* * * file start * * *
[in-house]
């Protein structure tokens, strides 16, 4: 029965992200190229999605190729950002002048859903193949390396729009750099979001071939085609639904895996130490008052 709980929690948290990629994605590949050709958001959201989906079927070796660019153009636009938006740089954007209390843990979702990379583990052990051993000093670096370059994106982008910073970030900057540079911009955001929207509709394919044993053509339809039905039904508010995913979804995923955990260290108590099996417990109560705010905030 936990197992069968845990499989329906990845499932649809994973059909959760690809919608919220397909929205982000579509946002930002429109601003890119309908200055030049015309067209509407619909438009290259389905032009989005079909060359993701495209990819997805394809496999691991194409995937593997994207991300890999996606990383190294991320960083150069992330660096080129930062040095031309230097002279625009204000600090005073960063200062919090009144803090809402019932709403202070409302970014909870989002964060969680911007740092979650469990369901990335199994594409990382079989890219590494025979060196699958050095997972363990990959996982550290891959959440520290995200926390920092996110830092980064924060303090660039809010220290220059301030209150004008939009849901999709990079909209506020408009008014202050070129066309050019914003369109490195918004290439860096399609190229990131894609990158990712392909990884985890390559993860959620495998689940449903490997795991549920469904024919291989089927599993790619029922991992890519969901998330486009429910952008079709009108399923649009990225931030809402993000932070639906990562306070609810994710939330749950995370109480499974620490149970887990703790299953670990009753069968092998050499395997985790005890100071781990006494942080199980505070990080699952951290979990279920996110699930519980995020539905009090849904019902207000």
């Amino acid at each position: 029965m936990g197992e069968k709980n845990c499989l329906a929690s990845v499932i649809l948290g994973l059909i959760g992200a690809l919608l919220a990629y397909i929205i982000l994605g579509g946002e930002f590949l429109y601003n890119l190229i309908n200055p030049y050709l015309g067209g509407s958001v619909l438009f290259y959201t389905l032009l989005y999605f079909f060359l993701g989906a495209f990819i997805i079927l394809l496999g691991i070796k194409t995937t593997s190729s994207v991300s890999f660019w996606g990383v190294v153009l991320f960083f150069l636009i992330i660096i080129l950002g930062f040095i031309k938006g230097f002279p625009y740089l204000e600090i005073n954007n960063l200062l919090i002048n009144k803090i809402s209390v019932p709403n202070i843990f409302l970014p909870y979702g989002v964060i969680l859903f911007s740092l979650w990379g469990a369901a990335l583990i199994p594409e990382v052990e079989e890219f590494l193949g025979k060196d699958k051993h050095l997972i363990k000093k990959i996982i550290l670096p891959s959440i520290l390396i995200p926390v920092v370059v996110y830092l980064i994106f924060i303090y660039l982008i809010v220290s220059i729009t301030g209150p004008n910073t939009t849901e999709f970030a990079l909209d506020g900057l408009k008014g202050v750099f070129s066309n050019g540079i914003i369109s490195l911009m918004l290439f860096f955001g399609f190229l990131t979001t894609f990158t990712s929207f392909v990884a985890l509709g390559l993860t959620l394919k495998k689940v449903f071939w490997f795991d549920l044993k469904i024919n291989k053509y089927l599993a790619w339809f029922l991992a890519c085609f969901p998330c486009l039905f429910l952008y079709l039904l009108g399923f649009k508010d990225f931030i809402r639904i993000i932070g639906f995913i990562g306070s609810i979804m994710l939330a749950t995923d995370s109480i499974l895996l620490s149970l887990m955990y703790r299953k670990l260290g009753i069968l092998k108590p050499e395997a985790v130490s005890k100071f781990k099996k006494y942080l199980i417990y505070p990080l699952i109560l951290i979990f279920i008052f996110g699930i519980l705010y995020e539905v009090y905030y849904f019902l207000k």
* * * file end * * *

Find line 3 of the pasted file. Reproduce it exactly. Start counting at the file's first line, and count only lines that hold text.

């Amino acid at each position: 029965m936990g197992e069968k709980n845990c499989l329906a929690s990845v499932i649809l948290g994973l059909i959760g992200a690809l919608l919220a990629y397909i929205i982000l994605g579509g946002e930002f590949l429109y601003n890119l190229i309908n200055p030049y050709l015309g067209g509407s958001v619909l438009f290259y959201t389905l032009l989005y999605f079909f060359l993701g989906a495209f990819i997805i079927l394809l496999g691991i070796k194409t995937t593997s190729s994207v991300s890999f660019w996606g990383v190294v153009l991320f960083f150069l636009i992330i660096i080129l950002g930062f040095i031309k938006g230097f002279p625009y740089l204000e600090i005073n954007n960063l200062l919090i002048n009144k803090i809402s209390v019932p709403n202070i843990f409302l970014p909870y979702g989002v964060i969680l859903f911007s740092l979650w990379g469990a369901a990335l583990i199994p594409e990382v052990e079989e890219f590494l193949g025979k060196d699958k051993h050095l997972i363990k000093k990959i996982i550290l670096p891959s959440i520290l390396i995200p926390v920092v370059v996110y830092l980064i994106f924060i303090y660039l982008i809010v220290s220059i729009t301030g209150p004008n910073t939009t849901e999709f970030a990079l909209d506020g900057l408009k008014g202050v750099f070129s066309n050019g540079i914003i369109s490195l911009m918004l290439f860096f955001g399609f190229l990131t979001t894609f990158t990712s929207f392909v990884a985890l509709g390559l993860t959620l394919k495998k689940v449903f071939w490997f795991d549920l044993k469904i024919n291989k053509y089927l599993a790619w339809f029922l991992a890519c085609f969901p998330c486009l039905f429910l952008y079709l039904l009108g399923f649009k508010d990225f931030i809402r639904i993000i932070g639906f995913i990562g306070s609810i979804m994710l939330a749950t995923d995370s109480i499974l895996l620490s149970l887990m955990y703790r299953k670990l260290g009753i069968l092998k108590p050499e395997a985790v130490s005890k100071f781990k099996k006494y942080l199980i417990y505070p990080l699952i109560l951290i979990f279920i008052f996110g699930i519980l705010y995020e539905v009090y905030y849904f019902l207000k």